Monthly US consumer prices rose the fastest in 16 1/2 years in March as Russia’s war in Ukraine pushed gas costs to record highs and bolstered the case for a 50 basis point rate hike by the US Federal Reserve next month.
The consumer price index rose 1.2% last month, the largest monthly gain since September 2005, the Labor Department said on Tuesday. The CPI rose 0.8% in February.
Gasoline prices rose to an all-time high of $4.33 a gallon on average in March, according to AAA. While gasoline was the main driver of inflation last month, groceries and services such as rental housing were also strong contributors.
Russia is the second largest crude oil exporter in the world. The United States has banned imports of Russian oil, liquefied natural gas and coal as part of a series of sanctions against Moscow over its invasion of Ukraine.
The war between Russia and Ukraine, now in its second month, has not only pushed up gasoline prices but also caused food prices to surge around the world, as Russia and Ukraine are also major exporters of commodities such as wheat and corn are sunflower oil.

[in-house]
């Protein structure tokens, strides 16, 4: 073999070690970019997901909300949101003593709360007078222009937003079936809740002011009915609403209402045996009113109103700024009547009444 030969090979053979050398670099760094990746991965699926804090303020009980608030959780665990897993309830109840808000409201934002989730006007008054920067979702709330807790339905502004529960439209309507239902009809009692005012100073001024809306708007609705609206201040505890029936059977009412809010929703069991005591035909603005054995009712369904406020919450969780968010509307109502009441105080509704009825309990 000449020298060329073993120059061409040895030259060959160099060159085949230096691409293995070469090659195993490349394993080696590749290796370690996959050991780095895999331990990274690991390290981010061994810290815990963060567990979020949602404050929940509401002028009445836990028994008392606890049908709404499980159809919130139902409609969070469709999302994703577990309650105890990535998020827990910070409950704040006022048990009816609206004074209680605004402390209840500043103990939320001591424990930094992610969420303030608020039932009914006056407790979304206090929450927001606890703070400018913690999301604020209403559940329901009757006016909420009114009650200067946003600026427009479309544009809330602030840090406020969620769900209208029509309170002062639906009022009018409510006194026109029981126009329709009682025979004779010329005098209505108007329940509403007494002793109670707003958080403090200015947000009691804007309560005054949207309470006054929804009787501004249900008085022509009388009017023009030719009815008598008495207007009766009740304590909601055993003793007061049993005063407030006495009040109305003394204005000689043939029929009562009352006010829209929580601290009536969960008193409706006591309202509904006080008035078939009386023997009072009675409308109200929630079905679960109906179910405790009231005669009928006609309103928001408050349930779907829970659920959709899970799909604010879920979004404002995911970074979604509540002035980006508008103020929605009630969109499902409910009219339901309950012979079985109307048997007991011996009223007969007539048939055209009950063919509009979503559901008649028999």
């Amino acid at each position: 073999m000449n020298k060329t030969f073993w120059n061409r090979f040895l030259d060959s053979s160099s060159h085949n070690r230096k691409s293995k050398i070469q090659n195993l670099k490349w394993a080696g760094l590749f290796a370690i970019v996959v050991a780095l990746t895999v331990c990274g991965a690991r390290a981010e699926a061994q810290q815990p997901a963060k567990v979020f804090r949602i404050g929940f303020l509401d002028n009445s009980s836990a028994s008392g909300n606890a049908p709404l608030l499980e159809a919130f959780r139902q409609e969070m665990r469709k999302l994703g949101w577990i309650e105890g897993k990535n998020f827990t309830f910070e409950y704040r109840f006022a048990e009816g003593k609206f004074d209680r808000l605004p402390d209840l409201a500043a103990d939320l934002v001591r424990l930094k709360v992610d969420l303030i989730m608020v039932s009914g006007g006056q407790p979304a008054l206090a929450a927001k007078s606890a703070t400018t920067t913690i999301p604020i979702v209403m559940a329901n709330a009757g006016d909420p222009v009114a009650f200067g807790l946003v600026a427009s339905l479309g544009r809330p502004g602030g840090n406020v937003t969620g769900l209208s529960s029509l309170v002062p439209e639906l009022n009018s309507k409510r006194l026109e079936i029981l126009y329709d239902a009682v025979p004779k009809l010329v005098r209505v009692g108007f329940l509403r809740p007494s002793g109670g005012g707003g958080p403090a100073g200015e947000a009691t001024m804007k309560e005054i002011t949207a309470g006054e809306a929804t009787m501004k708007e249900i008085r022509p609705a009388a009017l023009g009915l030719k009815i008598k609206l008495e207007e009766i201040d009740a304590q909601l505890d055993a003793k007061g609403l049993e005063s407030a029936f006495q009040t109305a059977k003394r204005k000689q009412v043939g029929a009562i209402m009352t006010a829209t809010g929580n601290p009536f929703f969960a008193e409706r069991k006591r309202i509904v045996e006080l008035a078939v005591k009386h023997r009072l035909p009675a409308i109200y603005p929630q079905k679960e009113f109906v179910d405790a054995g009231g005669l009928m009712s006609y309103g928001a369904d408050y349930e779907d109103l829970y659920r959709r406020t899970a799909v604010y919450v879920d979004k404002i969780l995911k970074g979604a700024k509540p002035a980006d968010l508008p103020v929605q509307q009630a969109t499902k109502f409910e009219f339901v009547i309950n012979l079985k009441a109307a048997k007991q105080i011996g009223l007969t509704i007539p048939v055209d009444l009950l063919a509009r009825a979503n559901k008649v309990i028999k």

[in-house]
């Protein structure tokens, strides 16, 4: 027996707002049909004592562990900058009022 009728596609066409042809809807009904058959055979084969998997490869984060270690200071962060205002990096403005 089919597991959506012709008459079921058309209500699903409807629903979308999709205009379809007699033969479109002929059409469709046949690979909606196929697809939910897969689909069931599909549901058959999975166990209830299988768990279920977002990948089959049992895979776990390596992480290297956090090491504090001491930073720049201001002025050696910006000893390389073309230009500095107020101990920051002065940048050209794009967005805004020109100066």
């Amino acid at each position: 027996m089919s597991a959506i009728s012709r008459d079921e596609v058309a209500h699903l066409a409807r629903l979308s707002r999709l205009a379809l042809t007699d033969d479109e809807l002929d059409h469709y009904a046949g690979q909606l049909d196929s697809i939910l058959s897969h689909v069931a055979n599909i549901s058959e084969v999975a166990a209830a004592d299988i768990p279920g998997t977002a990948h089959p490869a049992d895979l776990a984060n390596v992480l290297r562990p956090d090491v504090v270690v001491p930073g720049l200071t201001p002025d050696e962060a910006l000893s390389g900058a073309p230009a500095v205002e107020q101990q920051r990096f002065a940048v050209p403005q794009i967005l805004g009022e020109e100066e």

In the 12 months to March, the CPI accelerated 8.5%. That was the largest annual gain since December 1981 and followed a 7.9% jump in February. It was the sixth straight month of annual CPI readings north of 6%.
Economists polled by Reuters had forecast consumer prices to rise 1.2% in March and 8.4% year-on-year.
The strong inflation reading followed last month’s data that showed the unemployment rate fell to a new two-year low of 3.6% in March.
The US Federal Reserve raised interest rates by 25 basis points in March, the first hike in more than three years. The minutes of the monetary policy meeting released last Wednesday appeared to set the stage for large rate hikes in the future.
High inflation and the Fed’s dovish stance have prompted the bond market to fear a US recession, although most economists expect the expansion to continue.
Many believe March could mark the peak in the annual CPI rate, but warn that inflation will remain well above the Fed’s 2% target at least until 2023.
Gasoline prices have retreated from record highs but still remain above $4 a gallon. The high inflation readings of the last year will also fall out of the CPI calculation.
Moderation in used car and truck prices led to a weak monthly reading for underlying inflation.
Excluding the volatile food and energy components, CPI rose 0.3% after rising 0.5% in February. So-called core CPI rose 6.5% in the 12 months to March, the biggest increase since August 1982, after rising 6.4% in February.
Lockdowns in China to contain a resurgence of COVID-19 infections are putting more strain on global supply chains, which could keep commodity prices high. Separately, rising home rents are also expected to keep core inflation hot.